The “MeToo” wave was supposed to change things. While it probably helped to raise awareness, what practical consequences has it had in the corporate world? Until now, research has paid very little attention to how Human resources deal with sexual harassment cases. In order to help fill this gap, we met with seven HR managers from very different companies… to come up with findings that are unfortunately very similar.
A hand on the shoulder, a word lower than the other, a rumor flying around, an attempt at blackmail. “Time’s up!” shouted Hollywood in 2018. But sexual harassment at work didn’t stop with MeToo. The proof is a recent study (Fondation Jean Jaurès, 2019) undertaken in five European countries (France, Spain, Italy, Germany, and the United Kingdom) reveals that 60% of European women surveyed are concerned, including 21% in the last 12 months. The finding remains alarming and, so far, nothing surprising. But if the question of the existence of this type of harassment is fortunately no longer being asked, the question of the response of companies is unfortunately still not being asked enough: what actions are they putting in place to protect their employees?
In the face of silence
In France, the employer must “ensure the health and safety of its employees by implementing preventive actions, information, and training”, the public service says. He must also draw up a single risk assessment document and, in the event of legal proceedings, must be able to provide proof that everything has been done to prevent this from happening. The framework has been established but in practice? In practice, academic research highlights the difficulty of recording cases. The taboo still weighs on people’s consciences: a study conducted in 2015 established that more than 7 out of 10 women victims had not reported the event, mainly out of fear for their careers. And while advice is given by researchers, human resources (HR) professionals have never been asked about their experience.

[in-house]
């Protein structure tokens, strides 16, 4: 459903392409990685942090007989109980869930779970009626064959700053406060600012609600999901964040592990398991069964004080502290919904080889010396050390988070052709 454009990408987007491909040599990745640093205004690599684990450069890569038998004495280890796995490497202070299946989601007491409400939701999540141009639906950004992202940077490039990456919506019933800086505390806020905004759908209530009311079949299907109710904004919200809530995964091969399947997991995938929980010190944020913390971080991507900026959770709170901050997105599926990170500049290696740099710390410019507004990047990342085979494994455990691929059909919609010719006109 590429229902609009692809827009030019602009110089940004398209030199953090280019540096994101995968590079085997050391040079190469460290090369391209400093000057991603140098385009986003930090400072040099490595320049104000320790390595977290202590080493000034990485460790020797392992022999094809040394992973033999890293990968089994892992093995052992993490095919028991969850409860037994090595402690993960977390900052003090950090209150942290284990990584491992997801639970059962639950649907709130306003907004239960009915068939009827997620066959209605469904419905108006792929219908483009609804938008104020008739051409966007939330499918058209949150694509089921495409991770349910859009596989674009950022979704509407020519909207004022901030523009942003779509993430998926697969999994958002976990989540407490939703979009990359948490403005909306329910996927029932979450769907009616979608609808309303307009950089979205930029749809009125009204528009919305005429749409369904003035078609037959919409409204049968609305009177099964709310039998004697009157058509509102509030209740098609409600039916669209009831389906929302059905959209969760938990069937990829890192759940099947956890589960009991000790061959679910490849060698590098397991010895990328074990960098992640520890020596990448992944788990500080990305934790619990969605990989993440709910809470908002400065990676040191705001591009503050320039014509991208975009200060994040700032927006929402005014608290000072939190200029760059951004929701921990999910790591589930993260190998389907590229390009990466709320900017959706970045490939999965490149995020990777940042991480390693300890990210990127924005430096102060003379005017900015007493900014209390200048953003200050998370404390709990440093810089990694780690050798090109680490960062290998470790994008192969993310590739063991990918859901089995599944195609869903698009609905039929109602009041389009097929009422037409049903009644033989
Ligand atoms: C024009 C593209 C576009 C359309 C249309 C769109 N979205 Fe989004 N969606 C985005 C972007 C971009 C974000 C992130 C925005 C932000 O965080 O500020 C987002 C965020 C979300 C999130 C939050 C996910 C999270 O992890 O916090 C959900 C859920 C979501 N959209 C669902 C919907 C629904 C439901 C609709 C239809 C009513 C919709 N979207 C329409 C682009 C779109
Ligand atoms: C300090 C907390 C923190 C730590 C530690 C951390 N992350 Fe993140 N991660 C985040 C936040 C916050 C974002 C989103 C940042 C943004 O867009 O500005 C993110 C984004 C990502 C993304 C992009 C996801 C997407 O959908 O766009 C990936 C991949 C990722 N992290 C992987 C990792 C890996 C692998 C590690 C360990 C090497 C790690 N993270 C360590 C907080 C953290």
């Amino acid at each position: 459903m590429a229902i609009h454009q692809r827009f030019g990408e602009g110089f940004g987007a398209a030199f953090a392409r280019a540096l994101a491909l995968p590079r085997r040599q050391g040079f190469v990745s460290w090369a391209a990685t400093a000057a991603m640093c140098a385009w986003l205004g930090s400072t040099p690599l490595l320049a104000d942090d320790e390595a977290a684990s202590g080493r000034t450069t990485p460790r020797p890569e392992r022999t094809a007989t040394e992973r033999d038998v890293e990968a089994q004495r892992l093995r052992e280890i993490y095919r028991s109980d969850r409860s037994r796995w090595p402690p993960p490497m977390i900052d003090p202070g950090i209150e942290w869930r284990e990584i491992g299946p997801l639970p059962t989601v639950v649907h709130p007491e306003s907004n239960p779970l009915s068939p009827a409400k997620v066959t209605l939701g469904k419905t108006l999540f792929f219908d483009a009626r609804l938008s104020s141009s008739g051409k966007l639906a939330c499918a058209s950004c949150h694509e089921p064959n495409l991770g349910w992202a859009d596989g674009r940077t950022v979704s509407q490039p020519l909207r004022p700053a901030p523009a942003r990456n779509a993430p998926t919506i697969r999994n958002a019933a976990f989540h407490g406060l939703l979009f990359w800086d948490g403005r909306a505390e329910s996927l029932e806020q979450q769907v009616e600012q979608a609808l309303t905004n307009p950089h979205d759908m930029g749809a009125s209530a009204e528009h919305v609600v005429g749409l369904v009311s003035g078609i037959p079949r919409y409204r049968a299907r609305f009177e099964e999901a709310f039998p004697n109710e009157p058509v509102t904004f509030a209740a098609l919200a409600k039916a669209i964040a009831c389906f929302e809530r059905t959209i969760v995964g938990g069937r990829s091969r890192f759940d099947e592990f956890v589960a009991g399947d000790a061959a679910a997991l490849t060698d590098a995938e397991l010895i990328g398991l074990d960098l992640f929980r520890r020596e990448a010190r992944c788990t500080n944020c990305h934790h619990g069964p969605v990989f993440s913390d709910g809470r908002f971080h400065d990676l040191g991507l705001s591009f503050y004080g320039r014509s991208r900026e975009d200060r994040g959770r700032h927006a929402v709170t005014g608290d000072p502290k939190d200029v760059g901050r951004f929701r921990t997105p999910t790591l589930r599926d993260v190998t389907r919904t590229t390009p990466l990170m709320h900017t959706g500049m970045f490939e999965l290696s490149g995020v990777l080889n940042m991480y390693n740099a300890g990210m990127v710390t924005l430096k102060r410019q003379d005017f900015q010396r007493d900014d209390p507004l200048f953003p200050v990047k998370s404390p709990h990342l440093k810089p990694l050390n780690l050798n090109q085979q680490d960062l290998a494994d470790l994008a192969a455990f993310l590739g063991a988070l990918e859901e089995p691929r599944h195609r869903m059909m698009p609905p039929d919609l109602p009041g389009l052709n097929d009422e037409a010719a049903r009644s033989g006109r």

It is this gap that we wanted to fill. We conducted an exploratory qualitative study of semi-structured interviews with seven HR professionals from different professions (senior HR manager, former HR manager, board member, social relations manager, recruiter, diversity and inclusion manager). All have varying degrees of experience (from 2 to 13 years) and work in companies of different sizes (1,000 to 270,000 employees) in industries as diverse as construction, banking, food delivery, online services, video games, and retail.
Don’t talk too loud
And our survey began with a surprise: very few HR people know the procedure to follow in their organization and the possible means of action or prevention in the case of sexual harassment. When asked how they typically respond, many say, “we listen to the victim.” A good starting point for the employee, the issue is primarily psychological. But of the seven HR people interviewed, only two mention, for example, getting the harasser away from the victim. However, the stakes are also high for the company, which will have a hard time keeping its employees if nothing is done. Absenteeism, distraction, decreased commitment and productivity are all warning signs of an early departure.
Among the possible means of action, we think of training. Employees, managers, and even HR are unequally prepared for such situations. But even this subject is problematic in the company: several professionals interviewed fear… its harmful effects! What if the training made people think that such an event had already occurred? What if it also fueled mistrust among employees? Encouraging people to speak out also means taking the risk that cases that have been kept in the shadows will come to light. After a training session on the subject, “the number [of cases] exploded,” said one HR manager interviewed. What is certain is that when this type of training is done, it is already too late,” said another manager. In all companies, budgets are tight. So we don’t do unnecessary training. If my company had to do training tomorrow, I imagine it would be because something happened. Clearly, it’s better to cure than to prevent…
To prevent the sexual harassment, “an unnecessary expense”
The increase in reporting after training may suggest that employees are speaking out because of the training. They may have learned, for example, that French law requires that any company with more than 250 employees designate an employee (HR or not) to act as a referent in this area. This is a valuable link that is rarely put forward in companies. It is therefore important to train all employees. To reinforce their level of alert if a case occurs, and to send a strong message about the company’s position on the subject. However, for HR, this means making the management team aware of the relevance of such training, despite the possible increase in the number of cases in the short term.